Layout by Eldrick Nolasco
Every year, the Office of the President drafts a budget for the next fiscal year. Last August 24, the Department of Budget and Management (DBM) submitted the National Expenditure Program (NEP) to the House of Representatives. The Php 4.506T budget is higher than last year’s Php 4.100T. However, the Gross Domestic Product (GDP) percentage is just .1 percent higher.
With the pandemic unexpectedly coming and halting economic and government operations, the government focused the fiscal year’s budget in rebuilding the country back up with the theme “Reset, Rebound and Recover: Investing for resiliency and sustainability”. Reset, the government’s momentum and action; Rebound, from the debilitating effects of the pandemic on health and the economy; and Recover, from current and continuing impacts of COVID-19 to society.
The Education sector still has the biggest allocation of all, Php 754.4B—Php 606.5B for the Department of Education, Php 50.9B for the Commission on Higher Education, Php 13.7B for Technical Education and Skills Development Authority or TESDA. This included Php 44. 2B allotted for free higher education, Php 994.4M for learning modules, transistor radios for far-flung rural areas, and 37,221 multimedia packages; such as laptops, tablets, etc. Php 24.1M has been allocated to construct 5,174 classrooms.
Contrary to what we would expect after a pandemic, the Department of Health comes in the fifth right after the Education sector, Department of Public Works and Highways, Department of Interior and Local Government, and National Defense. According to the President’s Budget Message, the healthcare system is collateral on transportation and infrastructure to function.
Of the Php 203.1B budget for the Department of Health, these are some of the appropriations; Php 71.4 B is for accessible health services through PhilHealth, Php 16.6B for Human Resources for Health, which brings healthcare out to rural areas, Php 2.7B for PPEs, Php1B for testing machines, Php 283 M for the Virology Science and Technology Institute of the Philippines, Php 20.9B for purchase of drugs.
Another focus of interests is Food Security, Php 142.5B funds for agriculture and agrarian reform; Social Protection through promoting infrastructure and integrating health and urban architecture; Enhancing interoperability to address coordination gaps through transitioning to the digital government; Safety, security, and stability which includes curbing environmental risk, allocating Php181.9B for climate change-related expenditure and the controversial Php 209.1B funds to address terrorism.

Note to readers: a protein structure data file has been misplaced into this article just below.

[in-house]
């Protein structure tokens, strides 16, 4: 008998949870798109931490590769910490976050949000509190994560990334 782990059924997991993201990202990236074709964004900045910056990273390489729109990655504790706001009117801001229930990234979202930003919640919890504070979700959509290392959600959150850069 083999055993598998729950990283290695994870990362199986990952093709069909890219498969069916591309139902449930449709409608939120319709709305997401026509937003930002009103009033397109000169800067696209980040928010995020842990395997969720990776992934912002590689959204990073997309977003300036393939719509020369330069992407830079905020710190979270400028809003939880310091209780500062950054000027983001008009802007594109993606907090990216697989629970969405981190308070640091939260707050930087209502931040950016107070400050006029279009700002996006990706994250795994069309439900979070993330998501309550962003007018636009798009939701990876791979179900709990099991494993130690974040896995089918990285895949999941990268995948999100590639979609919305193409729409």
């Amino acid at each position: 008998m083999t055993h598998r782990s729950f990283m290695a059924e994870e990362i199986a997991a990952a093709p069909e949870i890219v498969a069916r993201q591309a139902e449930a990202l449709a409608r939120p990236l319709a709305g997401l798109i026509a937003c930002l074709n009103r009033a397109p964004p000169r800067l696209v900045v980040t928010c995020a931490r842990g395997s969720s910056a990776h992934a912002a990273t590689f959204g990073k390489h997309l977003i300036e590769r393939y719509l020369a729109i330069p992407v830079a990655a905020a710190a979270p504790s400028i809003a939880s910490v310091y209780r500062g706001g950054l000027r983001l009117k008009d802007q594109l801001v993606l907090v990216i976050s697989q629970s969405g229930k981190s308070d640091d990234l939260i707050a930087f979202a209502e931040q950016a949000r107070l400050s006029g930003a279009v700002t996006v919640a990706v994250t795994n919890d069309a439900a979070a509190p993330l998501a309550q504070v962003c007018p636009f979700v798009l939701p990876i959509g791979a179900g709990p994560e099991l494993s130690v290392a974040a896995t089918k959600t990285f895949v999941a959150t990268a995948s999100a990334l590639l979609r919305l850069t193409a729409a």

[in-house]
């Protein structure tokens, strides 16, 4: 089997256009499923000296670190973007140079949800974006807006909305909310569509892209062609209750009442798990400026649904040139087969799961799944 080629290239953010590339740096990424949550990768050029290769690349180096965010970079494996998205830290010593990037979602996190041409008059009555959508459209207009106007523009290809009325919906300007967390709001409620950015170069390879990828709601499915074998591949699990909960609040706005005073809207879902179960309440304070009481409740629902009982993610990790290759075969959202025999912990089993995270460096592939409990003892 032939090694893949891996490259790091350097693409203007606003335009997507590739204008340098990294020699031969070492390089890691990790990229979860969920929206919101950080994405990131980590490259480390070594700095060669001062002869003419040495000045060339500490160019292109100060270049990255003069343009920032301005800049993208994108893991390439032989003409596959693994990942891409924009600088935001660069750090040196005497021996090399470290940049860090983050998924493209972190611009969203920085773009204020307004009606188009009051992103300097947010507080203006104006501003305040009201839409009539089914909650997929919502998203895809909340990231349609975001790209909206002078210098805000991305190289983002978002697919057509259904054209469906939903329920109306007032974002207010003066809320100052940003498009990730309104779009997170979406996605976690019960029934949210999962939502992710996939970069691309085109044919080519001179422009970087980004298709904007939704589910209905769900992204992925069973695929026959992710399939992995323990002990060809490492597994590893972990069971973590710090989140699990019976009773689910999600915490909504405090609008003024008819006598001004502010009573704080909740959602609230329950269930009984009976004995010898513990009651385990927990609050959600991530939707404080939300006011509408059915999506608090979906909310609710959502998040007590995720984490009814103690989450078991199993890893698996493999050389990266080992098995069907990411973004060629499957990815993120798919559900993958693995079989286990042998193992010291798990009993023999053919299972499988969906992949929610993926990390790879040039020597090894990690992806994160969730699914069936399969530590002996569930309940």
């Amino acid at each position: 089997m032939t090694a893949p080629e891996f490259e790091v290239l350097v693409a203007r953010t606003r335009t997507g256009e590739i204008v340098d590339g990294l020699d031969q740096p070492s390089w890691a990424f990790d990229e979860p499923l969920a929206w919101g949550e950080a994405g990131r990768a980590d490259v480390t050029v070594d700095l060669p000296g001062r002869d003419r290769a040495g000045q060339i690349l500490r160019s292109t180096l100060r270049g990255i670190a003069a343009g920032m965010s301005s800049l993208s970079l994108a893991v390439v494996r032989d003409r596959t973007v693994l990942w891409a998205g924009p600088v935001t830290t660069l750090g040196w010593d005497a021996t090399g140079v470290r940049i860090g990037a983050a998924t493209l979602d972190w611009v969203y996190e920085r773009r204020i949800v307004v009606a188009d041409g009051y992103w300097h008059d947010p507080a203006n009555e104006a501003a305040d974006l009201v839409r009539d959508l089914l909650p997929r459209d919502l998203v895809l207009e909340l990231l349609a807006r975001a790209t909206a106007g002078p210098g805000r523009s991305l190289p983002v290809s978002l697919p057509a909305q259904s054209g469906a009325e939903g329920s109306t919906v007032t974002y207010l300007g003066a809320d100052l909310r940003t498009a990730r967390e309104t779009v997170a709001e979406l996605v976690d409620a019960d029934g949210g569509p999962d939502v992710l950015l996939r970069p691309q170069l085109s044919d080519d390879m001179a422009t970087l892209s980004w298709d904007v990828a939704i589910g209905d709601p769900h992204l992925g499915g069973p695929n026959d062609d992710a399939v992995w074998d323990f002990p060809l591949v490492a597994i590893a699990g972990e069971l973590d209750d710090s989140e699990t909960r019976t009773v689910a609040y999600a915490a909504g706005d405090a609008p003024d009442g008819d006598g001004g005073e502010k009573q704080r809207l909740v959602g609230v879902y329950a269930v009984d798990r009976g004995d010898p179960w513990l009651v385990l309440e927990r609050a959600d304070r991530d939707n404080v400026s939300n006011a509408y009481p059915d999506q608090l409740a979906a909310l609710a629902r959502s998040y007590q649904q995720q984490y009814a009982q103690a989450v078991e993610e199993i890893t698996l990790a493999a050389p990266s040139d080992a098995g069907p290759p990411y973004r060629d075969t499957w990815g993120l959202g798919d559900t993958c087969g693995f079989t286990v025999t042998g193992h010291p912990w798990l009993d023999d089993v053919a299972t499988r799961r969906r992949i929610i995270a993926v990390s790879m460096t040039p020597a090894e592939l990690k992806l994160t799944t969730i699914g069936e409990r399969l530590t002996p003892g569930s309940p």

The 2021 budget claims that it is the greatest reset of the Philippine economy. However, this administration's priorities remain similar to its former years. Where did the reset take place? In the midst of the pandemic, still the focus lies on infrastructure and the military. There was no evident reform in the healthcare system. The administration lies its trust with PhilHealth even with its current corruption cases. We also didn’t see a solution addressing the diaspora of Filipino workers in the Health sector.
The term reset was a façade, and the pandemic was used to justify the same personal interests. As students aware of the harms brought by the pandemic, we expect more specific projects that cater to distance learning; innovative solutions that address the already present learning gaps.
As for the strong claim in renovating the health care system, there is no objective change nor budget allotted to do just that. Security is a big deal, however placing Php 5B more for terrorism than health is absurd, especially when the pandemic unraveled the gaps and the infirmities of our healthcare systems.
Realizing that the administration sticks to its personal interests even after a world-changing event, makes me wonder how big of damage it will take for a realization to thrive for real change to come? Maybe the problem lies in our inability to give voice to the minority and the different brave hearts who are willing to inculcate change into our systems and therefore create a different sense of priority for our nation. As future leaders, what do we prioritize and how do we invite others to care for our advocacies as well so that we can implement change as well?
This also made me realize just how much work is needed to be done for our desired platforms to push through. We have to work under the bureaucratic systems and are bound by traditional norms—that change is slow, inclusive, and progressive; we have to take part in striving towards it. That change both happens in the local and national scene. In our local communities, subtle traces of non-progressive systems are present. We shall take responsibility to review and change it. Change is possible by means of exercising our rights to suffrage. We, as the youth, now have the power to decide who to give our votes to. Registration is still going on until the end of this month.